How to allow multi user work on same table without any issue of interact data?

I work on sql server 2017 I have issue

How to allow mutli user working on same table without using temp table

and without interact two user with same data

as example

user a :

exec sp_workingmultiuser 5

user b :

exec sp_workingmultiuser 10

create proc sp_workingmultiuser

@productid int



select * into dbo.testtrade from parts.tradecodes

where productid=@productid


so my question if

user a

using product id 5


user b

using product id 10 on same time

data for user b will display for user a

so how to prevent that please ?

what you mean flag please
i don't know what you mean by flag

what issue are you trying to solve?

Sorry, my solution was using tempdb so it didn't answer your question. I don't understand all what you are doing so @yosiasz question is a better one.

I don't get the part of creating a table each time a query is running so maybe we should take a look at the issue your trying to solve first before we can go on.

@ahmedbarbary ,

You posted the same question on at least one other forum. I'm going to answer on this forum first and then on the other so others may benefit, as well.

From the code you posted, there will be no mixing of data between user A and B. But it turns out that's now what you're concerned about. It turns out that you're really asking for a way where if user A OWNS product id 5 and user B OWNS product 10, is it possible to prevent user A from being able to see product 10 and also prevent use B from being able to see product 5 no matter what query they use?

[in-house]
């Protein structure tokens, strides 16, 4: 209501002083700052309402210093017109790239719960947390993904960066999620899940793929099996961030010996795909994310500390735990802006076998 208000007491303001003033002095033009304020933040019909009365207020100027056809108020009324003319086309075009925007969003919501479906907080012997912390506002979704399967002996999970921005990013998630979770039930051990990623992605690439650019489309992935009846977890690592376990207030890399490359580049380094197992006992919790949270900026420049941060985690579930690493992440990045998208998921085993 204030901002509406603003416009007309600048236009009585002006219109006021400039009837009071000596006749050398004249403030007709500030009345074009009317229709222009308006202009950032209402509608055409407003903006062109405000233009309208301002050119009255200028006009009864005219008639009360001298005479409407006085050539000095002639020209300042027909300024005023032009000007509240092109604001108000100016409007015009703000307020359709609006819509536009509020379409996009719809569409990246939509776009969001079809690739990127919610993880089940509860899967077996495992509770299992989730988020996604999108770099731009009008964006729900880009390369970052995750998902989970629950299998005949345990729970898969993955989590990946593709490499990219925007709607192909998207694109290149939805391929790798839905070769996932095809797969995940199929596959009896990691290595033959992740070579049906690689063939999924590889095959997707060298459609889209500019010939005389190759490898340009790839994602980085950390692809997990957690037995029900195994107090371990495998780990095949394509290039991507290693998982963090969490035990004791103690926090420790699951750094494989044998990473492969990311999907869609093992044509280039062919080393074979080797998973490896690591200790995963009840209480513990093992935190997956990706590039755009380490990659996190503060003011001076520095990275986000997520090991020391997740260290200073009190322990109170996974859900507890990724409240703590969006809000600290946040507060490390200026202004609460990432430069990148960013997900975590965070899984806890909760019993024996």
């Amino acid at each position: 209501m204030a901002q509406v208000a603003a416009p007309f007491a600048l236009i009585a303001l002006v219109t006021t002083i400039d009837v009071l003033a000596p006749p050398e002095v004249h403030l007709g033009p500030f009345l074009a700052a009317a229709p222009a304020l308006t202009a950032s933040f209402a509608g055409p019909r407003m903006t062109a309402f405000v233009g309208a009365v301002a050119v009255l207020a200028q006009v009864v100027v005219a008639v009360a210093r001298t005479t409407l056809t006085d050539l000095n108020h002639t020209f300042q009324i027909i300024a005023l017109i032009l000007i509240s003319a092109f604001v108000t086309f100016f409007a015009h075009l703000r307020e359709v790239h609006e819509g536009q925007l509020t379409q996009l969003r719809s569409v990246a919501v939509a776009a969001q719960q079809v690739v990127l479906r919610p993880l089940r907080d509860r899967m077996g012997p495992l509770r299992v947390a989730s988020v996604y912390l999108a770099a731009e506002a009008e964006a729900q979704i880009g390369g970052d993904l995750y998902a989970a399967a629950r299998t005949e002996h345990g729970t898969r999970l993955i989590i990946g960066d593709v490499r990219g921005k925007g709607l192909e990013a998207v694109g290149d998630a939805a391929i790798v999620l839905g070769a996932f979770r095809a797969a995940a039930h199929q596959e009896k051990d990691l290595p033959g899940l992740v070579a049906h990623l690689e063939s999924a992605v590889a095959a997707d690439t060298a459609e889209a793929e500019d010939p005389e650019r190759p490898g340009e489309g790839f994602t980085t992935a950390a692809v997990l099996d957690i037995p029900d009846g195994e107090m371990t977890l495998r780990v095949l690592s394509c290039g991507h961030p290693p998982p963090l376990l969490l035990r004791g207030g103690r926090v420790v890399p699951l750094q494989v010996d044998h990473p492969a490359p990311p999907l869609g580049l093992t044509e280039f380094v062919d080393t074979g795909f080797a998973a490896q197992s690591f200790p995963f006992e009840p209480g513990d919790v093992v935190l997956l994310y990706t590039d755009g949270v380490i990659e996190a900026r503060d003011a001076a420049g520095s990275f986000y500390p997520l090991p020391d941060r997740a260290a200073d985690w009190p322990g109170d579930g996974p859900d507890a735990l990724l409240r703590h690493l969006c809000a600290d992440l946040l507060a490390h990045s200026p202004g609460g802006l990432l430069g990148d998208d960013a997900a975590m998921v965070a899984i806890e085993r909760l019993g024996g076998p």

The answer is "Yes" and it's called "Row Level Security". It requires a bit of complexity but it's not difficult unless you have thousands of separate users that cannot be managed as groups of users.

Here's the official MS documentation on the subject. They have a pretty good example of how to do it.

Possibly an easier to read and understand example can be found here.

If you need more info, do a Google Search for "Row Level Security in SQL Server".

GRANT SELECT ON dbo.Sales TO Fred;

this does not seem to be granular enough, nor scalable and maintainable.

It depends on what context we are talking about for a system to sort out filter based on user level.

Is this an application that sql server as it's backend? It is his SSRS reporting? Some CRM or what?

For our applications, web apps (angular/react), we use role based permissions.

we have 2 table to manage that

  1. Roles

  2. UserRoles

  3. Roles

  4. UserRoles
    userid, roleid

userid could be based on users table or in an ADirectory environment, it could be their SAMAccountName

Then on application later we call sprocs using the currently logged in user name

exec assets_sp @username


Select *
from assets
where username = @username

Of course it's not... it's just an example. Your tip on "role based permissions is awesome, though, especially compared to the whacko stuff they did a decade ago on a couple of our apps that we still live with.

Amazing it still works. Don't fix it?

Cooooorrrreeeeeccccttttt! :smiley: There's no sign of it breaking either. I did discover a weakness in it about 7 years ago when we started grow pretty well as a company and me an a front-end developer fixed that by caching a stored procedure lookup and refreshing it just once an hour instead for the nearlly 80,000 times per hour it previously needed to run.

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